I think someone at sometime compared San Francisco to OZ, and if they didn't, they should have, for wonder and magic abound in the city when one drops unabashedly into its foggy mist. Our adventure began with a long walk for 10 blocks on the red brick sidewalks of Market Street from Hotel Whitcomb on 8th to Books Inc in the Castro. I had a reading scheduled there for my book Between Two Women with my friend Kate, whose book For the May Queen was published at the same time as mine.

Our audience was small but truly special--some old family friends as well as friends from GoodReads. The event staff at Books Inc took our pictures and gave us gifts for being a part of their reading program. Then 5 of us went across the street to a little pub for drinks. We stayed and talked for a very, very long time and at nearly midnight Cindy and I began our walk back to the hotel. The City stretched out before us with folks walking dogs, necking in cars, and falling out of bars all along the way.

The next day we started with a fabulous breakfast at Sam's Diner and some interesting shopping on Market. There was also a trip to the 34th floor of an office building where Cindy went to argue about not getting credited for a special deal on My Points. The people were gracious and gave her the points plus some and we got a fantastic view of the Bay from their offices. We had dinner with Aggie and her husband at an Italian restaurant called Bella's on Geary, where something compelled me to order a regional dish of Spaghetti with yellow tailed tuna, olives, and tomatoes. It was an amazing taste treat that surprised and delighted me. The conversation swirled between talk of my mom and writing and politics and books.

Our Saturday was simply fantastic. We slept late and went out to breakfast at Sam's again. Then we went to see Milk. The movie touched us deeply. We cried, we laughed, we sighed, we were filled with so many feelings, including awe and dismay. We sat watching the credits roll and when the lights came up, we said, "Let's go to the Castro." We walked down the street window shopping. One shopping goal for our trip was to buy rings--if we could find something that suited us-- which is why we went into a little place called Brand X Antiques when we noticed rings in the window. To make a long story short, Fred and Tim, the couple who owned the shop, were in the film Milk, and they explained that their shop, the only place left from Harvey Milk's time, was in the film numerous times. Fred helped us find rings that were absolutely perfect and the two men created a little ceremony in which we exchanged the rings. It was absolutely PERFECT!! Fred wrote down the name of my book and said he was going to go to Books Inc when the shop closed and buy it. Then we went to Sausage Factory for dinner and had absolutely the best pizza ever. It was early so the place was not too busy and we sat in the window and watched the Castro float by in all it's glory!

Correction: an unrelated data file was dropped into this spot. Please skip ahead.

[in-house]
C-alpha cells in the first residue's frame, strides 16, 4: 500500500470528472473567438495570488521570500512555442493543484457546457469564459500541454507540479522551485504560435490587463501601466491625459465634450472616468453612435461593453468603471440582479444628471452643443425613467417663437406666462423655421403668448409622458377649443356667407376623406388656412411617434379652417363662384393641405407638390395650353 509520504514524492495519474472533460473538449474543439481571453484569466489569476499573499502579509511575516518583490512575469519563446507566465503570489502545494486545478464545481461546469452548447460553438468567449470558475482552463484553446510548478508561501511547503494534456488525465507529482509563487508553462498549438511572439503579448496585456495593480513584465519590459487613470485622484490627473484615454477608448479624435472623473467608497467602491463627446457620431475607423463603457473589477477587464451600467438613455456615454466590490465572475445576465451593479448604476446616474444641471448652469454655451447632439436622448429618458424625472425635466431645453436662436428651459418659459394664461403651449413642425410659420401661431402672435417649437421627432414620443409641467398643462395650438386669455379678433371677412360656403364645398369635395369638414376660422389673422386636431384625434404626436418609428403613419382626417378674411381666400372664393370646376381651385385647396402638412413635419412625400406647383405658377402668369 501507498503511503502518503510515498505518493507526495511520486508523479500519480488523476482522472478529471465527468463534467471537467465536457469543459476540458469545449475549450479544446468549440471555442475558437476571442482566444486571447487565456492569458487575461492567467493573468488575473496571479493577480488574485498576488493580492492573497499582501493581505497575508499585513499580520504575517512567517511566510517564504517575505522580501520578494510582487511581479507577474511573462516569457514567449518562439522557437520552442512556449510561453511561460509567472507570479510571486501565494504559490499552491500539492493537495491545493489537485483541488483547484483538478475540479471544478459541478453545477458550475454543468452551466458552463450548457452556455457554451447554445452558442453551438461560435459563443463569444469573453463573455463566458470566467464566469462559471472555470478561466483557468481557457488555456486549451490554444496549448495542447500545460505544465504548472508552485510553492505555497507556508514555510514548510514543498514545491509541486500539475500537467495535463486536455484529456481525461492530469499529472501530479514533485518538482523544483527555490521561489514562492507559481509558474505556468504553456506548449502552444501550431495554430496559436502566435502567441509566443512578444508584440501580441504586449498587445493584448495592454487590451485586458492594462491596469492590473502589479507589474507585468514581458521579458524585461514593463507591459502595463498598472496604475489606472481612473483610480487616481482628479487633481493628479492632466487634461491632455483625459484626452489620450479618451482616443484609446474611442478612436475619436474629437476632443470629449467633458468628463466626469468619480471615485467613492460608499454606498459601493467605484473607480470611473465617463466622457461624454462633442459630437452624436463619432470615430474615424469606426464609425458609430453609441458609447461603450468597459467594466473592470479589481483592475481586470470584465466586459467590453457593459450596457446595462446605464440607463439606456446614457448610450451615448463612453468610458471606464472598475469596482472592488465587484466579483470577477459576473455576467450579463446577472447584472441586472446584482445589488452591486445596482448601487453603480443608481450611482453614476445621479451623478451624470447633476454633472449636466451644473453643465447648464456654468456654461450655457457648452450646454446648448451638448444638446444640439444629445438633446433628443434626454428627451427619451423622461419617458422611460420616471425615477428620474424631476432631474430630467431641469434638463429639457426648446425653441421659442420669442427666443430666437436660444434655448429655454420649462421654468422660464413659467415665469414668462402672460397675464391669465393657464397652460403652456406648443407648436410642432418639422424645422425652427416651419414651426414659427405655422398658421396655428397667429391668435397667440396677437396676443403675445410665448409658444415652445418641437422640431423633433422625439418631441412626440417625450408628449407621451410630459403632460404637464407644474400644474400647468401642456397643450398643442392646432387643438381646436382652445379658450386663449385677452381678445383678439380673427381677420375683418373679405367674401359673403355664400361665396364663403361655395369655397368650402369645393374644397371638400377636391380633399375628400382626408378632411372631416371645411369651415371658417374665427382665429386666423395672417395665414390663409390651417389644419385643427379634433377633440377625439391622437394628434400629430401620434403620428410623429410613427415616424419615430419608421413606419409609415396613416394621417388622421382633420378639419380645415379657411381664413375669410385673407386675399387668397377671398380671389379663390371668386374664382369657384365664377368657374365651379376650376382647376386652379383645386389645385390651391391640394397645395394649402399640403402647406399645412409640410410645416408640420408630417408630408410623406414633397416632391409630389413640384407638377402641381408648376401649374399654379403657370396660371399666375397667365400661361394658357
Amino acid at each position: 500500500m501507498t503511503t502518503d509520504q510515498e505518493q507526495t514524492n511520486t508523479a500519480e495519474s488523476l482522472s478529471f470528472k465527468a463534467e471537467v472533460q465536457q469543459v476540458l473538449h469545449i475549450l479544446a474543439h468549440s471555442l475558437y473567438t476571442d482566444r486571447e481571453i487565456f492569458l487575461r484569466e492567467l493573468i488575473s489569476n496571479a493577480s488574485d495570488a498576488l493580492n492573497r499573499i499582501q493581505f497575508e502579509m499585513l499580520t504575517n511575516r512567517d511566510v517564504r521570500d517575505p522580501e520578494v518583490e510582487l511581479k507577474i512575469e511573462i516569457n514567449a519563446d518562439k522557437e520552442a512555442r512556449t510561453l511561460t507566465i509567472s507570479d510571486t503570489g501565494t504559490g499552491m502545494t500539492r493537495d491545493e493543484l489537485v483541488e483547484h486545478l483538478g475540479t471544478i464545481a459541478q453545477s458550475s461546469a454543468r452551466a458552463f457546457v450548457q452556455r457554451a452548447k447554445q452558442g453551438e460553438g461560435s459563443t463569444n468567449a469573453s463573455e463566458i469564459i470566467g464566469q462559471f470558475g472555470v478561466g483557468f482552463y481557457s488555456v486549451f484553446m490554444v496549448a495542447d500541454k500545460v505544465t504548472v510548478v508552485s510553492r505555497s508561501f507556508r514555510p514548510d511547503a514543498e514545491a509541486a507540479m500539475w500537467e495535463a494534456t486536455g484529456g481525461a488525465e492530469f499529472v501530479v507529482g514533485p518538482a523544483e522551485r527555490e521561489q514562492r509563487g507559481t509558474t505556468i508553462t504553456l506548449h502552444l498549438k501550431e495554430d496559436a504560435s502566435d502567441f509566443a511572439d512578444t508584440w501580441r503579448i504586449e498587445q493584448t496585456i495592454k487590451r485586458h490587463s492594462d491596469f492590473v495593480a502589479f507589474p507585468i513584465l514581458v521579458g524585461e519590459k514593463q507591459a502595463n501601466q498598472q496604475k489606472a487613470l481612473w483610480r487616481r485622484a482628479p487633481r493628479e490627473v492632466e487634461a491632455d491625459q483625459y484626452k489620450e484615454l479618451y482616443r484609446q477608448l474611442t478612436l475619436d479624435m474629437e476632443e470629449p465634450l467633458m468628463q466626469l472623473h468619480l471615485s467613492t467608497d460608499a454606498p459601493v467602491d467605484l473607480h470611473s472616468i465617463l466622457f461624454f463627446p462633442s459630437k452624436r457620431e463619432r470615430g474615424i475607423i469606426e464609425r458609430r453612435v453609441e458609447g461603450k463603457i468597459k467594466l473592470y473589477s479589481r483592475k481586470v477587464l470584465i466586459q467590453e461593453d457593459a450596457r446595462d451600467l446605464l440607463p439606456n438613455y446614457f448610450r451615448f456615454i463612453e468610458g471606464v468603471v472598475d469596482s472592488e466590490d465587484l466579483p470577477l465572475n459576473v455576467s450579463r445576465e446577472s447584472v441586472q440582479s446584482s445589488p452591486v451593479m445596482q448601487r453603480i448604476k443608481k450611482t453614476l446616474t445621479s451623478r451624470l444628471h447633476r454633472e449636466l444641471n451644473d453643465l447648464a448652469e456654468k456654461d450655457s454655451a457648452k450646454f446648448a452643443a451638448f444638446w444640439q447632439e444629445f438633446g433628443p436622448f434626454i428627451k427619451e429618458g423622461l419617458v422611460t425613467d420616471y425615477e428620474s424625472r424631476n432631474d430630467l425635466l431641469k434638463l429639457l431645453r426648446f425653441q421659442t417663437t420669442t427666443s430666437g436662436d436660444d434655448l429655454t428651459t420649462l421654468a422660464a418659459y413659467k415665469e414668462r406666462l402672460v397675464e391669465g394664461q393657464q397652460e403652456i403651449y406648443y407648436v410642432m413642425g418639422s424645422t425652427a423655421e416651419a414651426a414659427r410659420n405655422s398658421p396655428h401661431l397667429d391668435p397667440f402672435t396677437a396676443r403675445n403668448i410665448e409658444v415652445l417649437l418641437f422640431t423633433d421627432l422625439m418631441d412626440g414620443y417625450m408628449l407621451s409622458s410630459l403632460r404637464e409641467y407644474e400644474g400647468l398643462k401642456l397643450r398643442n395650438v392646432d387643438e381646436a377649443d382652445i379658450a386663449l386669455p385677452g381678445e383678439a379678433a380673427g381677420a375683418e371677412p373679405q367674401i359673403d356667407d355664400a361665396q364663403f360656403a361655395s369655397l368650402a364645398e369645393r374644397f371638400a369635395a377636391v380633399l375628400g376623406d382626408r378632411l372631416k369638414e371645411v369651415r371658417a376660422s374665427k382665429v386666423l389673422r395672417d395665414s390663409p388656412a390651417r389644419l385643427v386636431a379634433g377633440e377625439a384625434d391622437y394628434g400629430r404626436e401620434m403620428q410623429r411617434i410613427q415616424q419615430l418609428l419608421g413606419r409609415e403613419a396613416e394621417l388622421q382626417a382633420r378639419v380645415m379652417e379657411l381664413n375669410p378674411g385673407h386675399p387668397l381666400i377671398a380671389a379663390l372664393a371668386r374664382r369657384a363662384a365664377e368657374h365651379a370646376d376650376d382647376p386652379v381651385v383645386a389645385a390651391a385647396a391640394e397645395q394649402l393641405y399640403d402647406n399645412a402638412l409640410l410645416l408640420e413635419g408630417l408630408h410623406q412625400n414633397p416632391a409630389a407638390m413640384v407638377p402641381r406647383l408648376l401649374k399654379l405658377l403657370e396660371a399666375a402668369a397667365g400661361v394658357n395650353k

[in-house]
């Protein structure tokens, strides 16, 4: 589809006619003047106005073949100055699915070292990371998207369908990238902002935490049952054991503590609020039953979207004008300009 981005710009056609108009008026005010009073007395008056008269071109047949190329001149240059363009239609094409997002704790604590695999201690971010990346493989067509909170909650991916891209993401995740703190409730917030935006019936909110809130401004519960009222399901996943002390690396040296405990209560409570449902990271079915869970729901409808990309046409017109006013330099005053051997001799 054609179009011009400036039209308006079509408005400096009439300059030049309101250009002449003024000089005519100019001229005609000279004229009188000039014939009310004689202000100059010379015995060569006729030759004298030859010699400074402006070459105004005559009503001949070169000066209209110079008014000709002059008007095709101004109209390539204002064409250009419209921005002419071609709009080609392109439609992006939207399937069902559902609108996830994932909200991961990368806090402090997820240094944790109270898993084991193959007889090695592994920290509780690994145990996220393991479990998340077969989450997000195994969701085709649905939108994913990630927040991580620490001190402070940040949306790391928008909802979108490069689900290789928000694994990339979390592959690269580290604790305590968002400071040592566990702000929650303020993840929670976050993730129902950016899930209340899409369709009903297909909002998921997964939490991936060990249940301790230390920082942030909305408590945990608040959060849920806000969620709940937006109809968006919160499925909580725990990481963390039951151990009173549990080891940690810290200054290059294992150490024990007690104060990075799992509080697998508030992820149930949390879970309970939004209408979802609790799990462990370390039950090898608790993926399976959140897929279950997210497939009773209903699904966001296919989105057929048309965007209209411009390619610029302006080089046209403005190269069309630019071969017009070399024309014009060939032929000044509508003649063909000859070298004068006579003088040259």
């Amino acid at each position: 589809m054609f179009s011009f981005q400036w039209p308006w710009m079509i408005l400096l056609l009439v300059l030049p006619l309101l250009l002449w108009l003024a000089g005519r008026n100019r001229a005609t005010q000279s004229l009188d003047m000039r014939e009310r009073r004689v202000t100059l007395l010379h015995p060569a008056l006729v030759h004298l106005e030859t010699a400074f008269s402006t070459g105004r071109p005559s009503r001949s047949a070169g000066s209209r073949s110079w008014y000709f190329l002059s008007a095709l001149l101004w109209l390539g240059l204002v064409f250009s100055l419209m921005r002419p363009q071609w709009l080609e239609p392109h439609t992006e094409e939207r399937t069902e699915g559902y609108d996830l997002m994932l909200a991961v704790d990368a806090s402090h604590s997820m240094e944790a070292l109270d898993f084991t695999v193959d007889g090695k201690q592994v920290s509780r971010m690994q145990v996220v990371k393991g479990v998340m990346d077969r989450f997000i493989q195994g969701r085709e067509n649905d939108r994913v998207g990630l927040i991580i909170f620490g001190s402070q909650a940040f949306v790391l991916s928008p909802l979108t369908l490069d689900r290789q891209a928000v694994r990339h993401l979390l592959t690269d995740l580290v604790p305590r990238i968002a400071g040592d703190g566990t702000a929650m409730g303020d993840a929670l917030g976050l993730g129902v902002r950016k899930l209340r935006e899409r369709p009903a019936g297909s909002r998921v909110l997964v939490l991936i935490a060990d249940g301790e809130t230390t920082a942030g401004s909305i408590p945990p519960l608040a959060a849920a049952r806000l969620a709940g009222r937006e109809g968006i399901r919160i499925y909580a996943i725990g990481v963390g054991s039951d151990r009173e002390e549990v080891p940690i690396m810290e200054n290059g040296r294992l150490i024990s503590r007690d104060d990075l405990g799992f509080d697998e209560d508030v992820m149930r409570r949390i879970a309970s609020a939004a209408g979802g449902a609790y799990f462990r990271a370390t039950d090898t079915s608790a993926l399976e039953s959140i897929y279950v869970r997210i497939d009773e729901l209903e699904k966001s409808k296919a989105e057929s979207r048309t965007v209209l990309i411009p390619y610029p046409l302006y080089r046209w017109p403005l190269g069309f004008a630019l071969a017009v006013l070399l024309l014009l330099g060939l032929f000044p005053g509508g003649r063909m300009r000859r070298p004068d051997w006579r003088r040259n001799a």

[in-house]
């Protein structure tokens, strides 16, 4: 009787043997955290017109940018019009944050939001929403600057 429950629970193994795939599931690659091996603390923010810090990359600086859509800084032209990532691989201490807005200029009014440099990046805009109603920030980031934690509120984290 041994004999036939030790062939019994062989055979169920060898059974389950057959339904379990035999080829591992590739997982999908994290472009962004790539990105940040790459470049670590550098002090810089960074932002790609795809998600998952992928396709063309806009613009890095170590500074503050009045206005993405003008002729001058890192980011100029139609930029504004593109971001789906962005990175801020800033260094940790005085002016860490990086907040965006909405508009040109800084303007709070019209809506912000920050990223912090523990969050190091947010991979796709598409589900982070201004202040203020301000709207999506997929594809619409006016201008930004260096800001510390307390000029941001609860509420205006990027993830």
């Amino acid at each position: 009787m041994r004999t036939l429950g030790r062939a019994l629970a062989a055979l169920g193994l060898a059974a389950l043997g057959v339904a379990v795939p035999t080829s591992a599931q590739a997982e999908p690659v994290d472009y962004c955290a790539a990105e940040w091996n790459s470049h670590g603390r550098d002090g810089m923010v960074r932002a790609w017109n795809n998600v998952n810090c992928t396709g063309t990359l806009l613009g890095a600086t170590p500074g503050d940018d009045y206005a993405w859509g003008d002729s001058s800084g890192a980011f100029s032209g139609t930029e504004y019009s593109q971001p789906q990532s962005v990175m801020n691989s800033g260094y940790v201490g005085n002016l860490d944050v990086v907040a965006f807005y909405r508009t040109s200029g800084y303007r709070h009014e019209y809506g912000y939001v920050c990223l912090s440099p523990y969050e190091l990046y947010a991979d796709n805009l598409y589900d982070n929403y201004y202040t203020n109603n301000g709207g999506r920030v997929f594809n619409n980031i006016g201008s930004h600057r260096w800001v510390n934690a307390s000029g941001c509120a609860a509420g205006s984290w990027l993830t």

After dinner, we went back to the hotel to change for the play "Wicked." What a spectacular production!! There are so many layers of messages in this story about individual differences and distorted perceptions, and the sets, costuming, and music were stunning. After the play, we left through a side exit rather than going out through the lobby. The exit opened onto a spectacular view of City Hall all lit up and shimmering in the fog. We walked toward it, talking about Milk and "Wicked" and feeling amazingly happy. When we circled back around to our hotel, there were drag queens all along the street because there was some kind of drag queen event in the Ballroom in our hotel. When they saw our programs, they oohed and aahed, patting us affectionately and telling us how lucky we were to see the play. It felt like rice being thrown upon us at the peak of our experience. We got into the elevator giggling with delight; we simply couldn't stop laughing from the pure pleasure of the way the day had unfolded. . .

An unbelievable adventure in OZ

Sunday, February 1, 2009

Two Reasons to Celebrate

Leon and Aliou are 6 years old. They've been in the USA for 19 months and are officially adopted. On this, their second birthday in their adopted country, they are old hats at being the birthday boys. They know about cakes and candles and guests and gifts.

Months before their birthday, Aliou got the idea that he wanted a remote control car. This sounded pretty good to Leon too, so they both started asking for such a car as a birthday gift. As it turned out, they'd asked quite a few people, so they each got 2 remote control cars which was perfect for the large contingency of siblings and cousins present at their birthday who wished to share the pleasures of this gift.

In addition to two ice cream cakes--chocolate for Aliou and "yellow" for Leon-- the kids played pin-the-tale-on-the-donkey. Taylor one first prize followed by Athan and Nell in 2nd and 3rd place. The potluck supper was delicious, and while the kids played with their respective age-mate cousins, the adults visited and caught up on the busy-ness of life.

Leon and Aliou--thanks for being such marvelous reasons to celebrate!